HBO Max’s new documentary tells the story in the words of those who lived through it (and many who didn’t)
A couple of decades after the nuclear disaster at Chernobyl, interest in the event was suddenly renewed when urban explorers started sharing their fascinating travelogues of the eerie, deserted ruins of the exclusion zone on the internet, leading to an explosion of Chernobyl in popular culture — suddenly it was in the zeitgeist, appearing in movies, video games, numerous documentaries, and on television, exploring the event and its aftermath, as well as fictional applications of the setting.
What sets apart the new documentary Chernobyl: The Lost Tapes, now available to watch on HBO Max, is that it’s composed mostly of primary resources: archival footage from the events, and interviews — both old and new recordings — with people who lived through it. Much of the footage is making its public debut.
Personal stories of panic, tragedy, and loss are shared. We hear from cleanup crews of firefighters, miners, and “liquidators” who fought tirelessly around the clock to stave off further disaster, most of them at the cost of their lives. A pregnant wife who watched her husband’s body slowly disintegrate as it was consumed by radiation sickness, and later learned that she was shielded from exposure by her unborn child — their baby did not survive.
An entire community was suddenly uprooted, evacuated on the promise that they would be able to return in a few days: it was a lie. Homes, property, and even pets were left behind.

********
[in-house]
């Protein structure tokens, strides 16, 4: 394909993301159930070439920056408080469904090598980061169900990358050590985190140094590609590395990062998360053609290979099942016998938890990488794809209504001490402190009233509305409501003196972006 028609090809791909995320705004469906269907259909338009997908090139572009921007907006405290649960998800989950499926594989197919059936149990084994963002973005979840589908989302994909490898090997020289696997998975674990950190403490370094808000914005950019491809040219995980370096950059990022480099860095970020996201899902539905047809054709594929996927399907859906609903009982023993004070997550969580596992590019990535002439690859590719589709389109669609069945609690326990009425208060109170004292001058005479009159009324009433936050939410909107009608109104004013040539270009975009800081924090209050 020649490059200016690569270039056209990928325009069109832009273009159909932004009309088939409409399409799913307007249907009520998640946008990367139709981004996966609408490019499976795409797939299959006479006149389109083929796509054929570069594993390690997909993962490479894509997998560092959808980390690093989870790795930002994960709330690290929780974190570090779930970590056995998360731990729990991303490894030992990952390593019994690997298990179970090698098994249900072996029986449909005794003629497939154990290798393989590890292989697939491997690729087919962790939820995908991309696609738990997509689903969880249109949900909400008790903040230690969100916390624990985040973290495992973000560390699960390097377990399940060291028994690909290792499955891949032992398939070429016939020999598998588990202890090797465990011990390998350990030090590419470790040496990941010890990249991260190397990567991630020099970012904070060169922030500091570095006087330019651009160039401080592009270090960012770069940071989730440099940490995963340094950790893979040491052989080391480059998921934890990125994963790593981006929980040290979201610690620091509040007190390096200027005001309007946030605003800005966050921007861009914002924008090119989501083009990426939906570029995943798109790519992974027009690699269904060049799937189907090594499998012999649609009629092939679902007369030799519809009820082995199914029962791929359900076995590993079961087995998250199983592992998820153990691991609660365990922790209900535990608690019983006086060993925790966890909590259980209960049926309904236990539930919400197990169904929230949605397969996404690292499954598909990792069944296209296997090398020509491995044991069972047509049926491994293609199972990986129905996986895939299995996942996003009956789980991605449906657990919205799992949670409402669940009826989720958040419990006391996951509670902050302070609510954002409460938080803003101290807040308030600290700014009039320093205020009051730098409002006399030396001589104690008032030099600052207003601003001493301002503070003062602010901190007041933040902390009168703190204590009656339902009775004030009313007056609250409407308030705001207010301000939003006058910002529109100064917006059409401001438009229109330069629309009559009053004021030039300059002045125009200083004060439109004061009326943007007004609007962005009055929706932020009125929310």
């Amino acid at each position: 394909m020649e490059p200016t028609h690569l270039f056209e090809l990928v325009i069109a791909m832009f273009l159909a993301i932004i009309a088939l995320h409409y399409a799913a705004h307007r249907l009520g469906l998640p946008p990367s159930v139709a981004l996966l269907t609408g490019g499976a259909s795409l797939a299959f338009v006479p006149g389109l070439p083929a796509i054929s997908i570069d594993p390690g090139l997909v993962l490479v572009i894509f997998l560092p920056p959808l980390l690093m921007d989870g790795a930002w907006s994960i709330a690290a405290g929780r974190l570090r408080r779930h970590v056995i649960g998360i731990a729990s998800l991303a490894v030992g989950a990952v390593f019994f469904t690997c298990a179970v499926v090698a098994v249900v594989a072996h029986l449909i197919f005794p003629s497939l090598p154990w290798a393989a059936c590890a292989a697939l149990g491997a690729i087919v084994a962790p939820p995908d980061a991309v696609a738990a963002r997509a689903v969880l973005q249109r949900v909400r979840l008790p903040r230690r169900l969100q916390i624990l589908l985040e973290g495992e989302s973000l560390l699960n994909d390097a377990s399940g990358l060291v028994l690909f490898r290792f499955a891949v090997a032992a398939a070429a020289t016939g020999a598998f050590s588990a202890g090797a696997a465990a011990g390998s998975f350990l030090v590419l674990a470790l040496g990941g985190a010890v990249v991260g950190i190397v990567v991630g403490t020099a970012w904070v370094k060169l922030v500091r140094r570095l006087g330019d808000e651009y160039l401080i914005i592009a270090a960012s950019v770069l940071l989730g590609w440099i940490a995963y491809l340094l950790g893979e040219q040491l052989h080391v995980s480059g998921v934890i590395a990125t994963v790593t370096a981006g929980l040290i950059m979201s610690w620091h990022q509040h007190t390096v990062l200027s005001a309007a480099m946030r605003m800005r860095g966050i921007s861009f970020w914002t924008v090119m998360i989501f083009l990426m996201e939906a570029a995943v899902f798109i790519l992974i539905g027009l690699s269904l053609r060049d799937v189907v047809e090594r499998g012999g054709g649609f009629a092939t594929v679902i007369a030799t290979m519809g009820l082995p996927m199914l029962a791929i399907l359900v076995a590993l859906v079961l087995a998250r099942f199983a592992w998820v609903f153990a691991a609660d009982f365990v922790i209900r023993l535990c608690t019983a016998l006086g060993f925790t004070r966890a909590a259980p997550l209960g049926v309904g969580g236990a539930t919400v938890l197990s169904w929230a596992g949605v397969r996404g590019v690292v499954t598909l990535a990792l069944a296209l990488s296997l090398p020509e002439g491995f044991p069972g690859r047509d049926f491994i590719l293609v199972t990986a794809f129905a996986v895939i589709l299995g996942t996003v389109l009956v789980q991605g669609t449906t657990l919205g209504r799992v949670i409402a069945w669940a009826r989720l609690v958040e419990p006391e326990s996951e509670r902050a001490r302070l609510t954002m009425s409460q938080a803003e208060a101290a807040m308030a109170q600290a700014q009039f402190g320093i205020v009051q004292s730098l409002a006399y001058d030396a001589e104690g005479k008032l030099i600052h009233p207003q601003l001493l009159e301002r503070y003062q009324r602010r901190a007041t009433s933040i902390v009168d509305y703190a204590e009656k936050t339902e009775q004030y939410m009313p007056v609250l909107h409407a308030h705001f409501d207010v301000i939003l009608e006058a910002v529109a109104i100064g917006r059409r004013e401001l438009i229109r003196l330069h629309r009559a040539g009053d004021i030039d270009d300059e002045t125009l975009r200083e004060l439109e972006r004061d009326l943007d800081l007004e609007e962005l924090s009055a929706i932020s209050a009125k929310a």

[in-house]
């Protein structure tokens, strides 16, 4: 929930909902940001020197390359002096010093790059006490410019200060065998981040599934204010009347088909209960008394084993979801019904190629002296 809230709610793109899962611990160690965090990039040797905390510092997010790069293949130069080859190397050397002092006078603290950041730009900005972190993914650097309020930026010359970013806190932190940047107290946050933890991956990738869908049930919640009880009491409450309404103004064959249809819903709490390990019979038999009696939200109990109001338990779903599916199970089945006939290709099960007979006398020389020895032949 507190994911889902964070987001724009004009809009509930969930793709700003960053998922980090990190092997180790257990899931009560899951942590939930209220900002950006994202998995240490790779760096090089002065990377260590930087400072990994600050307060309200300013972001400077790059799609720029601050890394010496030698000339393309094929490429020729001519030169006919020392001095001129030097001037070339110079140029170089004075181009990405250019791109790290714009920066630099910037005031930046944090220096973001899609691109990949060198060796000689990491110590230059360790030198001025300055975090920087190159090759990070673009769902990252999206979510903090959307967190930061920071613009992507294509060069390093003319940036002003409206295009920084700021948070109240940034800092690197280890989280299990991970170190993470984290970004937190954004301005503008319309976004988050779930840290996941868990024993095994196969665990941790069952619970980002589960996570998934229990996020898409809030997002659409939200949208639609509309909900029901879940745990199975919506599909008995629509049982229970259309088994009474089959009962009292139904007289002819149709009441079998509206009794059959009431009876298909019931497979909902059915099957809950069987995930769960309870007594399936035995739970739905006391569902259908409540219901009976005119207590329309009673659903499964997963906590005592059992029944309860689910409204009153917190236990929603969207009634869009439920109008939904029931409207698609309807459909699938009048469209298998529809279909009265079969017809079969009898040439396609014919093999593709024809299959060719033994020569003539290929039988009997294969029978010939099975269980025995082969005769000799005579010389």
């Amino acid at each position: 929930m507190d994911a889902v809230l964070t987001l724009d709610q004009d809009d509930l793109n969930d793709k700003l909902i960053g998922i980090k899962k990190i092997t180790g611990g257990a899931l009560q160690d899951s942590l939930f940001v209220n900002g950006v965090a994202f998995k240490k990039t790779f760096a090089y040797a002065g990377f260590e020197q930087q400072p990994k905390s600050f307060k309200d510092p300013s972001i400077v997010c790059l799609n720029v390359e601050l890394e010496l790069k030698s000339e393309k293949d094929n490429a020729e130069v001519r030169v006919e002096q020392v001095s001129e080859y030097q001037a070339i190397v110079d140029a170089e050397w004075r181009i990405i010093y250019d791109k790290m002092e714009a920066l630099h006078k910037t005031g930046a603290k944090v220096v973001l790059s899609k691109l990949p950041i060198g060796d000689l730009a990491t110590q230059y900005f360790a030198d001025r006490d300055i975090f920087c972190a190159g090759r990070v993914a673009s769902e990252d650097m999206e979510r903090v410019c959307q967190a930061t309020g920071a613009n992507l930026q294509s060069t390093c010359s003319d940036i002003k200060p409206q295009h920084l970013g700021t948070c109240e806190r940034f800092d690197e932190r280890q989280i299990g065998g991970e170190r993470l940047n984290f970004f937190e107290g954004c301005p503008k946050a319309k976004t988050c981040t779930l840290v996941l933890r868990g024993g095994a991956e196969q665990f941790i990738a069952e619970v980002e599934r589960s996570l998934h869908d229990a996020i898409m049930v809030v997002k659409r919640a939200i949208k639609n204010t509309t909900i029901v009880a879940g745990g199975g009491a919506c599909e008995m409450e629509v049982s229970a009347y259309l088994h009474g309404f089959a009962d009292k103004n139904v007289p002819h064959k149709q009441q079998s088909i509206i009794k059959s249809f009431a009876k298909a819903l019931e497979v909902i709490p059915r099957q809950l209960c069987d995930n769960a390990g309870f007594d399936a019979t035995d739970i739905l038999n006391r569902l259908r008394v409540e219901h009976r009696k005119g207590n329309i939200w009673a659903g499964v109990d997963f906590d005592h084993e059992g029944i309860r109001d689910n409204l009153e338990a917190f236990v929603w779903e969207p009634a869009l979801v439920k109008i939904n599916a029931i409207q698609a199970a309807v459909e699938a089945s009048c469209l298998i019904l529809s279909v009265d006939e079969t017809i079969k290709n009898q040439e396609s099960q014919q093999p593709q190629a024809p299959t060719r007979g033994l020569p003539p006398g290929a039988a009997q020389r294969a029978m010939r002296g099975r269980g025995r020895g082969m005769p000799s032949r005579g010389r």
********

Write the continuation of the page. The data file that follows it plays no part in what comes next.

And at a higher level, a sad and infuriating display of corruption and political maneuvering that hastened the independence movement of the Ukraine and the end of the Soviet Union. Events which are, even today, very much in the eye of the world as Russian hostilities are dealt against the Ukrainian people in a pathetic and immoral display of international bullying, war-mongering, and media manipulation.
The film describes Soviet attempts to cover up and downplay the events, putting forth a show of strength and falsifying data surrounding the radiation sickness which consumed the Chernobyl community. And moreover, failing to address the demonstrably real flaws in their nuclear program.
Like most tellings of the Chernobyl disaster, this is a harrowing and sometimes very difficult watch, but a necessary one.
It’s estimated that some 200,000 people lost their lives as a result of the Chernobyl disaster.
The official death count remains 31.
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